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Structural form that is most suitable for an SHRM approach - Essay Example

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The changing face of the industrialized world has led to changing views of managing the workforce.The concepts governing human resource management have changed with changes in the industrialized world…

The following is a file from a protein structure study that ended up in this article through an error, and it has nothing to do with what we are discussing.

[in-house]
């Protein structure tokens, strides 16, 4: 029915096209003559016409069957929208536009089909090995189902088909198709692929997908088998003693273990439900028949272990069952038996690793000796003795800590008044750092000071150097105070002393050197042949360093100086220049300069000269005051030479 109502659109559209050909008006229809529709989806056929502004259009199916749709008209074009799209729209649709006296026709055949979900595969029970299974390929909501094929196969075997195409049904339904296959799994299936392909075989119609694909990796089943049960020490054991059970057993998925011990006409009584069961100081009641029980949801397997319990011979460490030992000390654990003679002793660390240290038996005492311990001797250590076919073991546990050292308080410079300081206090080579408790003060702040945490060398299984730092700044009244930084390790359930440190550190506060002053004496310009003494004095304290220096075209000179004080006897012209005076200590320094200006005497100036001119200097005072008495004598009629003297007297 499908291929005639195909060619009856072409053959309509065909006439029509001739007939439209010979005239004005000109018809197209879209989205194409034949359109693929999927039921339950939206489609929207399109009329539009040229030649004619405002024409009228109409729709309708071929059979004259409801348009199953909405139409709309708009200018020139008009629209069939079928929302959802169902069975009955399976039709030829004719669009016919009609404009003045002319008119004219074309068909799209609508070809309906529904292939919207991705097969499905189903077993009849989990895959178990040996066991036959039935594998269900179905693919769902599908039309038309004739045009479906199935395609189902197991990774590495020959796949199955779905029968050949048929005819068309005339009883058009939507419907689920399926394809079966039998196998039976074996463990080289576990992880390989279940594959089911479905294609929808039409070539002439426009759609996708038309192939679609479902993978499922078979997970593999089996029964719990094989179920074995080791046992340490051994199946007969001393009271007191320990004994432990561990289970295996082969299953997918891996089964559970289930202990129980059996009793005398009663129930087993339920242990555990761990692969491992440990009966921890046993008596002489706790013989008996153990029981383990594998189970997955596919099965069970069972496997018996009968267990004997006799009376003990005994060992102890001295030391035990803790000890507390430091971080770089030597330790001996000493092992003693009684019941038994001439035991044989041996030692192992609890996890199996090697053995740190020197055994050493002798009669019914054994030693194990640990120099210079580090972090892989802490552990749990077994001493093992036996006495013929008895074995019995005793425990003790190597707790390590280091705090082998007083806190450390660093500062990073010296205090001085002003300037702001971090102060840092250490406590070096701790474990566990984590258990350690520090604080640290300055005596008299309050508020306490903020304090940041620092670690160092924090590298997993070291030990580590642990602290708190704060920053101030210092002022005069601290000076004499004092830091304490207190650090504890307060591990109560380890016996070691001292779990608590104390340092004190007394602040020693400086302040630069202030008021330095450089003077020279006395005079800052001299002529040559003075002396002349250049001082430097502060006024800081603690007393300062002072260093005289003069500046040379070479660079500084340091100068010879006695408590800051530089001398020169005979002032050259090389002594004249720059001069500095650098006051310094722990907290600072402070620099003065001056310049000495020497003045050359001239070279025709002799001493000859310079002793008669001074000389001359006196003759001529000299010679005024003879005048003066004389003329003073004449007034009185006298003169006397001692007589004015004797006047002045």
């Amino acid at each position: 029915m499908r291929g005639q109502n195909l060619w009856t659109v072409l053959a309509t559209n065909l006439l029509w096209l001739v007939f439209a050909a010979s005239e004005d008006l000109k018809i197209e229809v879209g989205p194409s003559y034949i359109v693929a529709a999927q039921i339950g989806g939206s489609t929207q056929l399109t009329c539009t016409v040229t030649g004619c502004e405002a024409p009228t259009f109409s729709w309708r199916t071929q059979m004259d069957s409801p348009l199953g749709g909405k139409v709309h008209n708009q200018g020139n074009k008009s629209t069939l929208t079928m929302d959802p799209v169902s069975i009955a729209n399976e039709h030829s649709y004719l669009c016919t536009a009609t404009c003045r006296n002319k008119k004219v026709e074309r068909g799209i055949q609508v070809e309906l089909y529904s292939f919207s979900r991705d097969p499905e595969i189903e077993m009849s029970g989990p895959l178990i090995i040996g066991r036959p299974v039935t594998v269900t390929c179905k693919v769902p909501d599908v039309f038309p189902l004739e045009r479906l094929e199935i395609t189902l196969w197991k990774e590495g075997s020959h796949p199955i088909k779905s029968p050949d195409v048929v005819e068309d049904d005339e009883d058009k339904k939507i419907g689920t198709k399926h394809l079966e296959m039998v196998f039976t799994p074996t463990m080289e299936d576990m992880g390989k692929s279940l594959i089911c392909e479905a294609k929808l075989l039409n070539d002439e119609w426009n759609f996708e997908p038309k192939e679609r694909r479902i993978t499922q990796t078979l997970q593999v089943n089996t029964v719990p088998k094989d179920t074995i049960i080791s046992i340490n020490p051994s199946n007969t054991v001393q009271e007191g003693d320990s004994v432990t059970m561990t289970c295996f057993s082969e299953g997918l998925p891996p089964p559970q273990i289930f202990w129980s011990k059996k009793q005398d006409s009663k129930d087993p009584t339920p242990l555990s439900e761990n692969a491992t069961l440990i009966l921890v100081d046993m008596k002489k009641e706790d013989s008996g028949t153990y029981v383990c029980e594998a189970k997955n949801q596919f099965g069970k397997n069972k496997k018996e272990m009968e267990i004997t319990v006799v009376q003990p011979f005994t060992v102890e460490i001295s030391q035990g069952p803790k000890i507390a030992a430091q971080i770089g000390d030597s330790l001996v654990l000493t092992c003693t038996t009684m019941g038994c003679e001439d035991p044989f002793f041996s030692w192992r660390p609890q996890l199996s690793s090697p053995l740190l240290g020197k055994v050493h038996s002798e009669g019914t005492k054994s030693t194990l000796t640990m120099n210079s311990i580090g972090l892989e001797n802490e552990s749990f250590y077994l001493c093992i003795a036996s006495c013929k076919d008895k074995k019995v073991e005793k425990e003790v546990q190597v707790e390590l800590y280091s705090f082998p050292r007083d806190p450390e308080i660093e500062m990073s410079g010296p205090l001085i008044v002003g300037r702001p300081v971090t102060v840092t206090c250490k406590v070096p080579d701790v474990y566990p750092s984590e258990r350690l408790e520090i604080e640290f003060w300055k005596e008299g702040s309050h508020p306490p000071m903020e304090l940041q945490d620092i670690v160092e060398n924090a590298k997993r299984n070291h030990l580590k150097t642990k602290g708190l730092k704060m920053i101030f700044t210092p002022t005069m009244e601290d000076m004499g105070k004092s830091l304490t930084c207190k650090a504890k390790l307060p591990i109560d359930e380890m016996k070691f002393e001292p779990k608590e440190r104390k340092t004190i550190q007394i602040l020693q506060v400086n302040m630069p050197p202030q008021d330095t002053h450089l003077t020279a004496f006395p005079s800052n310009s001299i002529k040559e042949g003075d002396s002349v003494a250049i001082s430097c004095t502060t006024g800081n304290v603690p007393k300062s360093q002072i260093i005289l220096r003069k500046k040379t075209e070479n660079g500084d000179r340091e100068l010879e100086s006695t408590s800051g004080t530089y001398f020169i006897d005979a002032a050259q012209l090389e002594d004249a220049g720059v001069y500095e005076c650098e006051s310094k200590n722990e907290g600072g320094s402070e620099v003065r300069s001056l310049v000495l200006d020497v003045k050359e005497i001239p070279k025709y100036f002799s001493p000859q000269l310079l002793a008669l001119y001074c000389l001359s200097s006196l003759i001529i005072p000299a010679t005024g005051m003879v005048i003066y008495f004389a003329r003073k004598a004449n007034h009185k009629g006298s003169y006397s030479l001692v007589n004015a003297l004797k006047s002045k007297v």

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Download file to see previous pages The changing face of the industrialized world has led to changing views of managing the workforce.The concepts governing human resource management have changed with changes in the industrialized world.As business operations have expanded from local to national and on to global markets,organizations are forced to operate in a fast-changing environment Competition, technological advancement, legal requirements, host-country expectations and a changing customer profile place pressure on the internal systems and processes. The organizational structure has undergone changes with the changing environment. The earlier bureaucratic structure with its mono-cultural working community that suited a limited market has given way to a variety of structures that seek to garner the best way to harness talent in a wider area and manage market expectations across cultures. The factors that affected the HRM concepts at work were primarily availability and negotiating power of labor and workforce culture. As markets expanded companies faced a need to restructure internally in an effort to maintain flexibility by utilizing the right type of talent to manage the external environment. The central concept of HRM relates to ‘flexibility, responsiveness, ownership of organizational problems… empowerment… commitment’ (Salaman, 2001, p. 157). Connecting SHRM with strategy and structure Strategic Human Resource Management (SHRM) may be considered to be an umbrella term for a set of practices and processes designed to ensure the appropriate use of talent to suit business needs. HR academicians and writers have put forth visions on the models of SHRM, business strategy and structure. Strategy is seen to mould structure and thereby the practices towards managing human resources. Sinclair-Hunt and Simms (2005, p. 4) refer to the external environment as a guiding factor behind strategy. The environment might require quick responses which requires the use of proactive thought and vision; it may require short term responses that allow survival without greatly impacting the internal processes or it may call for the organization to ‘give in’. The demands of the environment determine the response which should ideally be aided by appropriate strategy and structure. Yet organizations struggle to develop an SHRM approach. Sims (2002, p. 34-36) points out that the linkage between SHRM and overall strategy must cross the first hurdle of drafting corporate strategy. Many times, organizations are hard put to define a larger strategy and prefer to focus on immediate events. The demand for continuing flexibility can make the creation of such a strategy a challenge in itself. Ferris, Rosen and Barnum (1995, p. 135) discuss how even the presence of a larger strategy does not lead to the linear creation of SHRM processes since by the time the implications are translated to HR processes, the environment has forced a change to strategy. Durai (2010, p.37-38) mentions the factors that interfere with the development of effective SHRM processes. Absence of support from top management in involving the HR practitioners making key decisions is a major factor. This often stems from the perception that HR is an administrative function Morton, Newall and Sparkes (2004, p. 52). The author believes it is incumbent for the HR department to highlight the business advantage it can provide while providing administrative efficiency. In the absence of a clear strategy is there no scope for a unified approach to the acquisition and management of talent? Strategic human resource management must be considered linked to the context of the business. An organization may not spell out strategy for a variety of reasons ranging from not seeing the need or not knowing how to not considering it relevant. The structure may continue to be hierarchical with speed provided by the adoption of technology. In such a case, business context guides the activities ...Download file to see next pagesRead More
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